ILLINOIS APPELLATE COURT FIRST DISTRICT (INDUSTRIAL COMMISSION DIVISION) AFFIRMED IN PART, AND REVERSED IN PART AND REMANDED.
OPINION FILED JUNE 11, 1986.
GRAY HILL, INC., APPELLANT,
THE INDUSTRIAL COMMISSION ET AL. (AUDREY LIETZ, APPELLEE).
Appeal from the Circuit Court of Cook County; the Hon. Earl
Arkiss, Judge, presiding.
JUSTICE KASSERMAN DELIVERED THE OPINION OF THE COURT:
Petitioner, Audrey Lietz, filed an application for adjustment of claim under the Workers' Compensation Act (Ill. Rev. Stat. 1983, ch. 48, par. 138.1 et seq.) for arm, neck and back injuries which allegedly arose out of and in the course of her employment with respondent, Gray Hill, Inc. After the arbitration hearing, the petitioner was awarded temporary total disability compensation (Ill. Rev. Stat. 1983, ch. 48, par. 138.8(b)) which had accrued intermittently between February 6, 1978, and August 10, 1981, reasonable and necessary medical expenses (Ill. Rev. Stat. 1983, ch. 48, par. 138.8(a)) and $86.13 for a period of 400 weeks due to an 80% permanent disability (Ill. Rev. Stat. 1983, ch. 48, par. 138.8(d)(2)). On review, the Industrial Commission affirmed the decision of the arbitrator. In doing so, the Industrial Commission found that petitioner was temporarily totally disabled for a period of 160 1/7 weeks and found reasonable and necessary medical expenses to be $69,686.90. The circuit court confirmed the decision of the Industrial Commission. The respondent has perfected the instant appeal.
The evidence establishes that beginning in August 1977, the 31-year-old claimant assembled electronic switches for the respondent. On February 6, 1978, at 4:30 p.m., claimant and a number of other employees punched the time clock, walked approximately 20 feet, and exited the building through a doorway which petitioner claims she was instructed to use. Petitioner stated that she was walking on the sidewalk outside the doorway toward the employee parking lot located across the street when she slipped and fell on ice and that her tailbone, head, and left arm came into contact with the surface of the sidewalk. According to claimant, she immediately felt pain in her neck and back. Claimant further asserts that she saw one of respondent's employees shoveling the sidewalk outside the door at 7:30 a.m. that morning. Claimant stated that after her fall, a man came over to assist her but that she refused assistance, walked away under her own power, and drove home. Upon arrival, she informed the supervisor of the accident. Her supervisor told her that the company would arrange for X rays the following morning.
When claimant reported for work the following day, she was sent to LaGrange Community Hospital for X rays. These X rays were negative. On March 28, 1978, claimant was examined by a physician at the insistence of respondent. This physician stated that claimant's complaints were "bizarre" and that she should resume gainful employment. Upon returning to work on April 10, 1978, claimant found that her left hand would not function properly and that her neck and back hurt. Claimant worked sporadically thereafter until she was informed that she must resume full-time employment or be terminated. According to claimant, she resumed full-time employment on May 30, 1978, even though she felt her condition was worsening.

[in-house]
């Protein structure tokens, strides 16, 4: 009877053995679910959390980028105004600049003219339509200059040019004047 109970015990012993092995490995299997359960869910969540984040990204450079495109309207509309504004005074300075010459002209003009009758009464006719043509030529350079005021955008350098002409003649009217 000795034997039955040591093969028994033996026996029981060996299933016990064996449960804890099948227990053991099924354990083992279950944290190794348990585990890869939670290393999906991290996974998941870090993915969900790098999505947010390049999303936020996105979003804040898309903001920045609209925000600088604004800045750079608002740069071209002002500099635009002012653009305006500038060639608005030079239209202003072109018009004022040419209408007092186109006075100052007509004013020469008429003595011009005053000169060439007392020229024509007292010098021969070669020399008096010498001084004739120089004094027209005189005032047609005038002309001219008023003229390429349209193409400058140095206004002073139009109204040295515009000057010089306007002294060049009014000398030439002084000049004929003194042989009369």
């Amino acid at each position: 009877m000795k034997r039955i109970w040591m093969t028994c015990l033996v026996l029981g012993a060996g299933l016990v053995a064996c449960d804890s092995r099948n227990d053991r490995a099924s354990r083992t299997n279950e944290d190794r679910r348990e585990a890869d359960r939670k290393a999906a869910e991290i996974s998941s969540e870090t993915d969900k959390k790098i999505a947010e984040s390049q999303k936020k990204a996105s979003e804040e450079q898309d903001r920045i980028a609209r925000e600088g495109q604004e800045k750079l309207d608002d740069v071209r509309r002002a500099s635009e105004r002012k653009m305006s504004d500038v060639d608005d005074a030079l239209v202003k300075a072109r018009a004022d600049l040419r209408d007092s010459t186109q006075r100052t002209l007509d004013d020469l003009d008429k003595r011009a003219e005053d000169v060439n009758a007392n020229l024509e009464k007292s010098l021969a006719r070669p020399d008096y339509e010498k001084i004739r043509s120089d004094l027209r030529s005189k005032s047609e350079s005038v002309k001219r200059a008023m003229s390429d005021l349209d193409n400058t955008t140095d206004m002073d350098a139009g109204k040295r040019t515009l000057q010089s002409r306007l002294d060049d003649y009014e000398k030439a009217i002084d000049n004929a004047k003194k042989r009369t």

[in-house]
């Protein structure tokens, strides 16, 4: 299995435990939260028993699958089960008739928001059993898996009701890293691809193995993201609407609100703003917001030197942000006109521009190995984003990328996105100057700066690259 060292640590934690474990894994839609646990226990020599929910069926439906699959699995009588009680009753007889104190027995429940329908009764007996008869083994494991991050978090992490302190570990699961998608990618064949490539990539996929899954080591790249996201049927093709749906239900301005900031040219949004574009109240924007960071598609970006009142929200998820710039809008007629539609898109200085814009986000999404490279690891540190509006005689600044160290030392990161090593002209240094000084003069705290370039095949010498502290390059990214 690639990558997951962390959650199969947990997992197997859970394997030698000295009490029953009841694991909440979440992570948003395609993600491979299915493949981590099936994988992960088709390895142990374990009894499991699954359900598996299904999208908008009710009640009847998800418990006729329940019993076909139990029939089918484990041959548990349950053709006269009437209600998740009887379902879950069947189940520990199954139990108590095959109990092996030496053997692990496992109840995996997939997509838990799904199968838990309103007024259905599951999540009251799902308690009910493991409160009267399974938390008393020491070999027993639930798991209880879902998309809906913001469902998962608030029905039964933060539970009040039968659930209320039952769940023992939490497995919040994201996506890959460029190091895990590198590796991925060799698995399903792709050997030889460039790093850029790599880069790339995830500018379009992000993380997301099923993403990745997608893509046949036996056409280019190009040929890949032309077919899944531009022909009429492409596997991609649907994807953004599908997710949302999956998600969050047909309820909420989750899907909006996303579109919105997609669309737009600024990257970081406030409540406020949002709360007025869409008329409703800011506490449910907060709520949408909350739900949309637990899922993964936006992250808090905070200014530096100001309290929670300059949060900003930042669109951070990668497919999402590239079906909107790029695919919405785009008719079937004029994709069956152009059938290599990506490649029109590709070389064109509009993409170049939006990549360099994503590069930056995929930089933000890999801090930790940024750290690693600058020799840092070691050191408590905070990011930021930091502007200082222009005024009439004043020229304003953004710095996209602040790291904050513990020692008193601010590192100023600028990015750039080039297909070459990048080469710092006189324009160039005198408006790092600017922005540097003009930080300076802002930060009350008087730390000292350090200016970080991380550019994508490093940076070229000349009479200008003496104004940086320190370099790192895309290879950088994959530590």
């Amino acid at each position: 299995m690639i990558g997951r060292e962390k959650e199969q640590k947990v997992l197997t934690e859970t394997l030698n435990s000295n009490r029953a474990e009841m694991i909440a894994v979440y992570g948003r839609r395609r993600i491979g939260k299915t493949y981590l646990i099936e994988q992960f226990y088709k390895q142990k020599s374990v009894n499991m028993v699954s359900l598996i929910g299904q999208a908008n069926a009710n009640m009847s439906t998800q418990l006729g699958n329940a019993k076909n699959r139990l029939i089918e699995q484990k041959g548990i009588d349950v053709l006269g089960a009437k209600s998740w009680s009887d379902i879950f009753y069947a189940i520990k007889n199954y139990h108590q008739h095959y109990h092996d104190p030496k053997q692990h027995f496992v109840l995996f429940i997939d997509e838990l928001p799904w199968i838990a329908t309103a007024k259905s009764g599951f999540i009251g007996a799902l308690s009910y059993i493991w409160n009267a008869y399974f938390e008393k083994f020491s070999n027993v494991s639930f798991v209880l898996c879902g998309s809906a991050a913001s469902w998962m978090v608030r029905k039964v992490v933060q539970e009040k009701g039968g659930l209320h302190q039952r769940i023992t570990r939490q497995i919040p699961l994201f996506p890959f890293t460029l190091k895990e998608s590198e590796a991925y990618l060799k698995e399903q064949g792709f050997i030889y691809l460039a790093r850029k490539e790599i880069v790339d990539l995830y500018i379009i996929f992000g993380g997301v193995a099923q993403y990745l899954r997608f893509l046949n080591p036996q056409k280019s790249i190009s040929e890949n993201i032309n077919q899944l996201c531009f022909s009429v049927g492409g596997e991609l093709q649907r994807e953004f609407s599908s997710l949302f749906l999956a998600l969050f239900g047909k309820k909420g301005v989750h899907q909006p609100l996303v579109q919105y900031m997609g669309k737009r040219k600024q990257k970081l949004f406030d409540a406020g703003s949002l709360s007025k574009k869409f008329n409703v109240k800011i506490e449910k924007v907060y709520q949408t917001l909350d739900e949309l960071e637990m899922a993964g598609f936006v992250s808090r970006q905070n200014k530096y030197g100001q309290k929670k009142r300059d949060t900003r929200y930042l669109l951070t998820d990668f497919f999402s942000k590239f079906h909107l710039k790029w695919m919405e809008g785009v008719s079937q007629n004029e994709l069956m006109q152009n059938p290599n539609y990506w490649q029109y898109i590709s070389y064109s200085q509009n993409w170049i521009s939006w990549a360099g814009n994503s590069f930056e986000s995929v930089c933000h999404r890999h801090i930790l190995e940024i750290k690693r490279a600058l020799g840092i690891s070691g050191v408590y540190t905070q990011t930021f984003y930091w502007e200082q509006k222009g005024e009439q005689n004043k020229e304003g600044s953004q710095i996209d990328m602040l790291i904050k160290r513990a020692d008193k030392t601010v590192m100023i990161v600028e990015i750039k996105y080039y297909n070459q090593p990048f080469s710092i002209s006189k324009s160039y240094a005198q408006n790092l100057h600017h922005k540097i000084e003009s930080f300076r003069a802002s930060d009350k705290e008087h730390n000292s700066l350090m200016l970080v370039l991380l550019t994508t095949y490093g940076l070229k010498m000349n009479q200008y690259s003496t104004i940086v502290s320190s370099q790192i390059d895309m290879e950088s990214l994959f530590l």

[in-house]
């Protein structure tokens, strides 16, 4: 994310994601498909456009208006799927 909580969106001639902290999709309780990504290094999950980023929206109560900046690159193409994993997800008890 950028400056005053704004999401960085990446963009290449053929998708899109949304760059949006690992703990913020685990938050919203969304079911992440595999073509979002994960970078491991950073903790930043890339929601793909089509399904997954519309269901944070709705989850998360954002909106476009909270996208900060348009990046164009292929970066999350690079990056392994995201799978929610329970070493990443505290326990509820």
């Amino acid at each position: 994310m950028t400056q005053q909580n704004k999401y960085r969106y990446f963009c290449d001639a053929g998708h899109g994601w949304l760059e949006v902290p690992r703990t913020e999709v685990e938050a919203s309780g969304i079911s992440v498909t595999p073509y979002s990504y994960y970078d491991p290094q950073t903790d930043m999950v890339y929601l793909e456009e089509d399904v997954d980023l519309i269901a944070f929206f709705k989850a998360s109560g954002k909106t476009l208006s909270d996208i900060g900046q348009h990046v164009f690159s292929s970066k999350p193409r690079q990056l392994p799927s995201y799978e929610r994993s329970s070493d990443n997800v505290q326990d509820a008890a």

On October 5, 1978, claimant saw her physician and discontinued full-time employment. From October 9 through December 15, 1978, claimant was hospitalized for back trouble; and she subsequently was hospitalized several times for back trouble. Two surgical operations were performed upon claimant during those periods of hospitalization: a lumbar laminectomy and a resection of the left rib to correct Thoracic Outlet Syndrome. In a medical report dated March 13, 1981, a physician who examined claimant at claimant's request concluded that in his opinion the claimant "has a total disability on an industrial basis." Claimant admitted that she had back and gall bladder trouble prior to the injury.
On review before the Industrial Commission, Roger Kulle, an employee of respondent, testified that on February 6, 1978, shortly after 4:30 p.m. he punched out and walked toward the employee parking lot located across the street. While on his way to the parking lot, he saw a woman fall on the street between two parked cars. He assisted this woman to her feet and she walked away without assistance. Mr. Kulle testified that the sidewalk upon which claimant allegedly fell was clear of any ice or snow. He further testified that the door by the time clock was not the required access for factory employees.
Several exhibits relating to the locality of the alleged injury and the nature and extent of claimant's medical treatment were also admitted into evidence on review. Photographs of the location where claimant asserts the injury occurred depict several benches on specially constructed stone and concrete with matching stone and concrete garbage containers, all of which are located between the company building and the street. The company plats and surveys show the removal of concrete walks and driveways with specially constructed sidewalks, crosswalks, carriage walks, driveways, fences, "new planting, landscaping by owner," new trees to be planted, and other items in a "Plan for Parkway Landscaping" plat and other plats. The voluminous medical exhibits detail plaintiff's medical treatment between the date of the injury and the date of the hearing on review. These exhibits show that the claimant's medical treatment expenses during this time were $69,686.90. Claimant testified that this treatment was for the injury she sustained. Respondent's objection to the admission of these records on the ground that the causal relationship between the treatment and injury was not established was denied.